William Blake’s Masterpiece Illustrations of the Book of Job (1793-1827)

≡ Category: Art, Literature, Poetry, Religion |Leave a Comment

Orthodox thinkers have not often found the answers to suffering in the Book of Job particularly comforting—an early scribe likely going so far as interpolating the speech of one of Job’s more Pollyannaish friends.

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Watch Russian Futurist Vladimir Mayakovsky Star in His Only Surviving Film, The Lady and the Hooligan (1918)

≡ Category: Film, Poetry |1 Comment

Tall and dashing, with the face of a boxer and glowering stare of a gangster, Russian Futurist poet, painter, director, and actor Vladimir Mayakovsky (1893-1930) came by his intimidating look honestly.

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Rome Comes to Life in Photochrom Color Photos Taken in 1890: The Colosseum, Trevi Fountain & More

≡ Category: Photography, Poetry, Travel |Leave a Comment

For almost two hundred years, English gentlemen could not consider their education complete until they had taken the “Grand Tour” of Europe, usually culminating in Naples, “ragamuffin capital of the Italian south,” writes Ian Thomson at The Spectator.

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A Six-Hour Playlist of Shel Silverstein’s Poems & Songs: Where the Sidewalk Ends, A Light in the Attic & More

≡ Category: Audio Books, Comedy, K-12, Music, Poetry |Leave a Comment

www.youtube.com/watch?v=WOHPuY88Ry4″>Johnny

Image via Wikimedia Commons
Ah, the dog days of summer…
Is your family hot and cranky? Crammed together in a car for the long ride home? Has boredom set in, despite the thousands of Pokémon still at large?
The perfect antidote, dear readers, is this six-hour playlist of poet and musician Shel Silverstein’s best loved work.

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Maya Angelou Reads Her Poem, “The Human Family,” in New iPhone Ad Released for the Olympics’ Opening Ceremony

≡ Category: Apple, Poetry, Sports, Technology |10 Comments

www.youtube.com/watch?v=HuBU3pzy7is”>Iggy

It’s always demoralizing when a favorite song—Iggy Pop’s “Lust for Life” or the Rolling Stones’ “Brown Sugar” come to mind—is co-opted to sell soda or Caribbean cruises.
Poetry, however? I’m not ungrateful to have some smuggled into my day by a commercial carrier whose agenda is somehow less suspect.

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Allen Ginsberg Teaches You How to Meditate with a Rock Song Featuring Bob Dylan on Bass

≡ Category: Music, Poetry, Politics, Religion |Leave a Comment

www.youtube.com/watch?v=yU7DbA82xEc”>recording

Image via Elisa Dorman, Wikimedia Commons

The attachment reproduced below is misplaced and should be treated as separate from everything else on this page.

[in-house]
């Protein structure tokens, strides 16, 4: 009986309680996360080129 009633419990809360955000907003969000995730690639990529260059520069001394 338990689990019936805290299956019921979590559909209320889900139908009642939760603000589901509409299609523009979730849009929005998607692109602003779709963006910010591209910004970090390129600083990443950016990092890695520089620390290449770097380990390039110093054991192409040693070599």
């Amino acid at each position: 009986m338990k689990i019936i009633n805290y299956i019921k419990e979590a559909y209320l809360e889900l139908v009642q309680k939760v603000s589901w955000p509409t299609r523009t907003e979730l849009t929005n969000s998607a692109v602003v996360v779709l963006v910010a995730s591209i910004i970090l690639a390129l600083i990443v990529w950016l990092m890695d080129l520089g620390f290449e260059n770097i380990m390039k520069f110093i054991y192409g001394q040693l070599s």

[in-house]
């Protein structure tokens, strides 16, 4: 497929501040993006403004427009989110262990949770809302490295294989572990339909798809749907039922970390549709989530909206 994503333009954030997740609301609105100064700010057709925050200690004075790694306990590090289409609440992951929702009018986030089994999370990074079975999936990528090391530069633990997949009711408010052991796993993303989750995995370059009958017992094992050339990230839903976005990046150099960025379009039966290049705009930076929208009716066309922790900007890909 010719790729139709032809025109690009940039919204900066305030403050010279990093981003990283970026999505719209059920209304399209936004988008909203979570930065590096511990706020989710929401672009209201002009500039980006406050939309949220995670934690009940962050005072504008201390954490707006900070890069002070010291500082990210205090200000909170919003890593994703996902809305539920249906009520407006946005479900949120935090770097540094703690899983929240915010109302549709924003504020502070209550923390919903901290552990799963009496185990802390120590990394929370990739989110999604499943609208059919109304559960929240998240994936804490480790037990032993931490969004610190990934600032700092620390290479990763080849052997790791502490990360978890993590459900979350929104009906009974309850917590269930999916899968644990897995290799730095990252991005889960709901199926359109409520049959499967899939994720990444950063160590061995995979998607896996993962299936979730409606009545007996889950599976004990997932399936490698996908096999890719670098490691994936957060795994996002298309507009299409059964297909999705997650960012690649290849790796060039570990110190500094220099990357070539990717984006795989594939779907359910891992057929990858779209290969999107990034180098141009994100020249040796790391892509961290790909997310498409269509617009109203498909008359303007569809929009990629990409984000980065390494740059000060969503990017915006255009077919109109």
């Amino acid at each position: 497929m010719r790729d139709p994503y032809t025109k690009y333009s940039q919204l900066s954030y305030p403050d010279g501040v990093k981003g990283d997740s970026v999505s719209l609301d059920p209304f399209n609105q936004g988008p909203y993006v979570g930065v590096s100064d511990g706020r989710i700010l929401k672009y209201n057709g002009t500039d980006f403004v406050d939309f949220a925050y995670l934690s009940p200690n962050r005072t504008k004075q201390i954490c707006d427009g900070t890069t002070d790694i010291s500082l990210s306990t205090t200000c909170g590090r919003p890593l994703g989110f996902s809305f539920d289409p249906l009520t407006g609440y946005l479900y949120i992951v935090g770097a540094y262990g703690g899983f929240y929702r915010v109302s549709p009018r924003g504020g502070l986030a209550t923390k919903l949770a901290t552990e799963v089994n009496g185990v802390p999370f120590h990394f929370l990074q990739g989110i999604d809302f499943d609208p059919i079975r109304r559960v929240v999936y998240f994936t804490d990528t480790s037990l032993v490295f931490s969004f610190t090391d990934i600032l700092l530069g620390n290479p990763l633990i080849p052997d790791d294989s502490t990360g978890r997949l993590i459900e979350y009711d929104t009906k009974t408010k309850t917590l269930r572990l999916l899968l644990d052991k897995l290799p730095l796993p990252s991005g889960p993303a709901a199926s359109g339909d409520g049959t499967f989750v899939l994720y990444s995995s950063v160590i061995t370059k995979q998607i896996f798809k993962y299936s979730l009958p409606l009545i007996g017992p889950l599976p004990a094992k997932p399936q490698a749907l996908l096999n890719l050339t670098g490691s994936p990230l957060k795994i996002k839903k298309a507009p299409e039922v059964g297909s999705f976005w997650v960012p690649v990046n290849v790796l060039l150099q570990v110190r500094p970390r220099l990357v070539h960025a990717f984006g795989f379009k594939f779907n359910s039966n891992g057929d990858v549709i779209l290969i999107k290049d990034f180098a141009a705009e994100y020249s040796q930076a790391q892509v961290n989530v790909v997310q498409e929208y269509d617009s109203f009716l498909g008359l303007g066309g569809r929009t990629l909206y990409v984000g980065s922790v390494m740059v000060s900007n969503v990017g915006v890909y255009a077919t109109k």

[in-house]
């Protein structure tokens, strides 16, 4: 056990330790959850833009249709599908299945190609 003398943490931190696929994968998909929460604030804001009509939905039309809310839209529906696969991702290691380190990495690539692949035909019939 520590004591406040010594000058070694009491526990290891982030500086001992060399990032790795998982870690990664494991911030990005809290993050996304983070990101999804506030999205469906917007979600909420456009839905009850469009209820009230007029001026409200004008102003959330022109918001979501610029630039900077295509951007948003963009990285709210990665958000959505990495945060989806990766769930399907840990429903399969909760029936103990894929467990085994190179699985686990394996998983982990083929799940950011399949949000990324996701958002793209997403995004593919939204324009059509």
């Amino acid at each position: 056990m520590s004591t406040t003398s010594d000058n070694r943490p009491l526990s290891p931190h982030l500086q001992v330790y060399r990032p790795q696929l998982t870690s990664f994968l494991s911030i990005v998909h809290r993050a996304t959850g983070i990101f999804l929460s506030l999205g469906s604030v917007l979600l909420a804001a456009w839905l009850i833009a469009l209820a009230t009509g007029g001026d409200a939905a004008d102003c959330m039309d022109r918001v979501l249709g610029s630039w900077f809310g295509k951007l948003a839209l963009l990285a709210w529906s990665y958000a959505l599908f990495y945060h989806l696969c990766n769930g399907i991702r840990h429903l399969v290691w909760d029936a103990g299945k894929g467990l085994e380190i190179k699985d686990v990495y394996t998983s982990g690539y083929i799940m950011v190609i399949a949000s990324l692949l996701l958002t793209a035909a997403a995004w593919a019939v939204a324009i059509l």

Whatever other criteria we use to lump them together—shared aims of psychedelic consciousness-expanding through drugs and Eastern religion, frank explorations of alternative sexualities, anti-establishment cred—the Beats were each in their own way true to the name in one very simple way: they all colla

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Marie Osmond Performs the Dadaist Poem “Karawane” on the TV Show, Ripley’s Believe It or Not (1985)

≡ Category: Life, Literature, Music, Poetry, Television |2 Comments

www.youtube.com/watch?v=4q4ZtbY52og”>eponymous

Remember Donny and Marie Osmond, the toothy, teenage Mormon siblings whose eponymous television variety show was a wholesome 70’s mix of skits, songs, and ice skating?
Their surprisingly enduring theme song reduced their popularity to an easily graspable binary formula:
She was a little bit country. He was a little bit rock and roll.

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Charles Bukowski’s Controversial Poem “Girl on the Escalator” Gets Literally Retold in a New Short Film

≡ Category: Poetry |7 Comments

Everyone’s favorite alcoholic poet and dirty old man Charles Bukowski was hardly what you’d call a romantic, though he had a softer side: a vulnerability and compassion for the lonely, poor, and suffering. But we don’t love Bukowski because he prettied up the nasty business of being human.

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Walt Whitman Gives Advice to Aspiring Young Writers: “Don’t Write Poetry” & Other Practical Tips (1888)

≡ Category: Literature, Poetry, Writing |2 Comments

Some of the best, most succinct writing advice I ever received came from the great John McPhee, via one of his former students: “Writing is paying attention.” What do you see, hear, taste, etc.? Questions of style, syntax, and punctuation come later.

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Bertrand Russell Lists His 20 Favorite Words in 1958 (and What Are Some of Yours?)

≡ Category: English Language, Literature, Philosophy, Poetry, Writing |20 Comments

Image via Wikimedia Commons
Is it possible to fully separate a word’s sound from its meaning—to value words solely for their music? Some poets come close: Wallace Stevens, Sylvia Plath, John Ashbery. Rare phonetic metaphysicians. Surely we all do this when we hear words in a language we do not know.

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